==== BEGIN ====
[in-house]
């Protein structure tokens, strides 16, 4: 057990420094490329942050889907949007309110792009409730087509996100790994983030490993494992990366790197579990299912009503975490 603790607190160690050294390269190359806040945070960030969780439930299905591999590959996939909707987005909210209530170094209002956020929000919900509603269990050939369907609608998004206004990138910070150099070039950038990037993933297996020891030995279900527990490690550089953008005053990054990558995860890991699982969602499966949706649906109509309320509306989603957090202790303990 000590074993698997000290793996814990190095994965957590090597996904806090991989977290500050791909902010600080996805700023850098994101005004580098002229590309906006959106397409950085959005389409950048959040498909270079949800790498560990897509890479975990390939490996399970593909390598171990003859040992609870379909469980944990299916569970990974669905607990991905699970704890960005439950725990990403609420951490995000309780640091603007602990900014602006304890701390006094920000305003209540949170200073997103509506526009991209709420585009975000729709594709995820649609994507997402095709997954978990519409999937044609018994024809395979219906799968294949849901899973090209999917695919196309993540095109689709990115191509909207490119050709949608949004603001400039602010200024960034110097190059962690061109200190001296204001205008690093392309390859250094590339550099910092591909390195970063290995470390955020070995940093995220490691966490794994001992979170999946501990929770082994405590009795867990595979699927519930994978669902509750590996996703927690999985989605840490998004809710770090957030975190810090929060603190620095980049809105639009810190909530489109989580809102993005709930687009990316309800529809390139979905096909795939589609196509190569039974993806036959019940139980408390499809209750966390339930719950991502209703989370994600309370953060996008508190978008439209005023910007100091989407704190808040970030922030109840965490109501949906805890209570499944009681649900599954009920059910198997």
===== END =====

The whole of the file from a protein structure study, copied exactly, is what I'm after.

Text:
[in-house]
């Protein structure tokens, strides 16, 4: 057990420094490329942050889907949007309110792009409730087509996100790994983030490993494992990366790197579990299912009503975490 603790607190160690050294390269190359806040945070960030969780439930299905591999590959996939909707987005909210209530170094209002956020929000919900509603269990050939369907609608998004206004990138910070150099070039950038990037993933297996020891030995279900527990490690550089953008005053990054990558995860890991699982969602499966949706649906109509309320509306989603957090202790303990 000590074993698997000290793996814990190095994965957590090597996904806090991989977290500050791909902010600080996805700023850098994101005004580098002229590309906006959106397409950085959005389409950048959040498909270079949800790498560990897509890479975990390939490996399970593909390598171990003859040992609870379909469980944990299916569970990974669905607990991905699970704890960005439950725990990403609420951490995000309780640091603007602990900014602006304890701390006094920000305003209540949170200073997103509506526009991209709420585009975000729709594709995820649609994507997402095709997954978990519409999937044609018994024809395979219906799968294949849901899973090209999917695919196309993540095109689709990115191509909207490119050709949608949004603001400039602010200024960034110097190059962690061109200190001296204001205008690093392309390859250094590339550099910092591909390195970063290995470390955020070995940093995220490691966490794994001992979170999946501990929770082994405590009795867990595979699927519930994978669902509750590996996703927690999985989605840490998004809710770090957030975190810090929060603190620095980049809105639009810190909530489109989580809102993005709930687009990316309800529809390139979905096909795939589609196509190569039974993806036959019940139980408390499809209750966390339930719950991502209703989370994600309370953060996008508190978008439209005023910007100091989407704190808040970030922030109840965490109501949906805890209570499944009681649900599954009920059910198997």